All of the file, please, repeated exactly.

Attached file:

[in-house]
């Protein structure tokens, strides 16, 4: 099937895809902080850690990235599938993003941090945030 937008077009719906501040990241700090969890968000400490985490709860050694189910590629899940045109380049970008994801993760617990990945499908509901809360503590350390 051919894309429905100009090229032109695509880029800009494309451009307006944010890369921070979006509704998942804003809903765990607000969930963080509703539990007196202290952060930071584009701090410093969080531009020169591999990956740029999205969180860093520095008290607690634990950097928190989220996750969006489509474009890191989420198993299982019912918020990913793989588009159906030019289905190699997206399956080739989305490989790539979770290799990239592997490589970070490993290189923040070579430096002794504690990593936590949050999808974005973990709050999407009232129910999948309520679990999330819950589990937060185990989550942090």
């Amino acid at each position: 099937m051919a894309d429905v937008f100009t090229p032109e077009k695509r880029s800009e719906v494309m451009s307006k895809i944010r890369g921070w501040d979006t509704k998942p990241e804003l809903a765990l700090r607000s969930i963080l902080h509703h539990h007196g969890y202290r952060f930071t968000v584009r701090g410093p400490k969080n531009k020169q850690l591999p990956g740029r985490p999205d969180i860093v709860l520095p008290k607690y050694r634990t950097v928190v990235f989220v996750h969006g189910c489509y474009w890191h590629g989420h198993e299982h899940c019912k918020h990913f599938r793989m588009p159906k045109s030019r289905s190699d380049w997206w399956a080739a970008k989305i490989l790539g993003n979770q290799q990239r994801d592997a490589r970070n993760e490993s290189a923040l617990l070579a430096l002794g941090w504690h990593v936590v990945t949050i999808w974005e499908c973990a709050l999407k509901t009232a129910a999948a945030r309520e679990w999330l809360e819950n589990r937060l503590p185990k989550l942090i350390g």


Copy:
[in-house]
């Protein structure tokens, strides 16, 4: 099937895809902080850690990235599938993003941090945030 937008077009719906501040990241700090969890968000400490985490709860050694189910590629899940045109380049970008994801993760617990990945499908509901809360503590350390 051919894309429905100009090229032109695509880029800009494309451009307006944010890369921070979006509704998942804003809903765990607000969930963080509703539990007196202290952060930071584009701090410093969080531009020169591999990956740029999205969180860093520095008290607690634990950097928190989220996750969006489509474009890191989420198993299982019912918020990913793989588009159906030019289905190699997206399956080739989305490989790539979770290799990239592997490589970070490993290189923040070579430096002794504690990593936590949050999808974005973990709050999407009232129910999948309520679990999330819950589990937060185990989550942090």
């Amino acid at each position: 099937m051919a894309d429905v937008f100009t090229p032109e077009k695509r880029s800009e719906v494309m451009s307006k895809i944010r890369g921070w501040d979006t509704k998942p990241e804003l809903a765990l700090r607000s969930i963080l902080h509703h539990h007196g969890y202290r952060f930071t968000v584009r701090g410093p400490k969080n531009k020169q850690l591999p990956g740029r985490p999205d969180i860093v709860l520095p008290k607690y050694r634990t950097v928190v990235f989220v996750h969006g189910c489509y474009w890191h590629g989420h198993e299982h899940c019912k918020h990913f599938r793989m588009p159906k045109s030019r289905s190699d380049w997206w399956a080739a970008k989305i490989l790539g993003n979770q290799q990239r994801d592997a490589r970070n993760e490993s290189a923040l617990l070579a430096l002794g941090w504690h990593v936590v990945t949050i999808w974005e499908c973990a709050l999407k509901t009232a129910a999948a945030r309520e679990w999330l809360e819950n589990r937060l503590p185990k989550l942090i350390g």